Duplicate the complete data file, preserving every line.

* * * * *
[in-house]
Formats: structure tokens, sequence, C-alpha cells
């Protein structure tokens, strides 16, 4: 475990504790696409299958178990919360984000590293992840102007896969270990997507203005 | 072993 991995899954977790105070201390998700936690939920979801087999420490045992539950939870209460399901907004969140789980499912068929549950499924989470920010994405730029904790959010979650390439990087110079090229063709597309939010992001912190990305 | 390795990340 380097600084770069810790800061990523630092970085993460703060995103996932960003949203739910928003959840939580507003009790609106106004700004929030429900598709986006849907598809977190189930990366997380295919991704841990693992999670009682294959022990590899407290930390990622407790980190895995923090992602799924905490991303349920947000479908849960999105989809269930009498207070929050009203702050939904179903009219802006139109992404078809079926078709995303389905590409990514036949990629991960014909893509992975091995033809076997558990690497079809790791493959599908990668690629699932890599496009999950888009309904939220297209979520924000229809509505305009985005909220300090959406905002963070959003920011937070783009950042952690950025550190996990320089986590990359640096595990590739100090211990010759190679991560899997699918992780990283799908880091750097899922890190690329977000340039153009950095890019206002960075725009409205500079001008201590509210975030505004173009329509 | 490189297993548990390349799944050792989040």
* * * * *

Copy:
[in-house]
Formats: structure tokens, sequence, C-alpha cells
């Protein structure tokens, strides 16, 4: 475990504790696409299958178990919360984000590293992840102007896969270990997507203005 | 072993 991995899954977790105070201390998700936690939920979801087999420490045992539950939870209460399901907004969140789980499912068929549950499924989470920010994405730029904790959010979650390439990087110079090229063709597309939010992001912190990305 | 390795990340 380097600084770069810790800061990523630092970085993460703060995103996932960003949203739910928003959840939580507003009790609106106004700004929030429900598709986006849907598809977190189930990366997380295919991704841990693992999670009682294959022990590899407290930390990622407790980190895995923090992602799924905490991303349920947000479908849960999105989809269930009498207070929050009203702050939904179903009219802006139109992404078809079926078709995303389905590409990514036949990629991960014909893509992975091995033809076997558990690497079809790791493959599908990668690629699932890599496009999950888009309904939220297209979520924000229809509505305009985005909220300090959406905002963070959003920011937070783009950042952690950025550190996990320089986590990359640096595990590739100090211990010759190679991560899997699918992780990283799908880091750097899922890190690329977000340039153009950095890019206002960075725009409205500079001008201590509210975030505004173009329509 | 490189297993548990390349799944050792989040």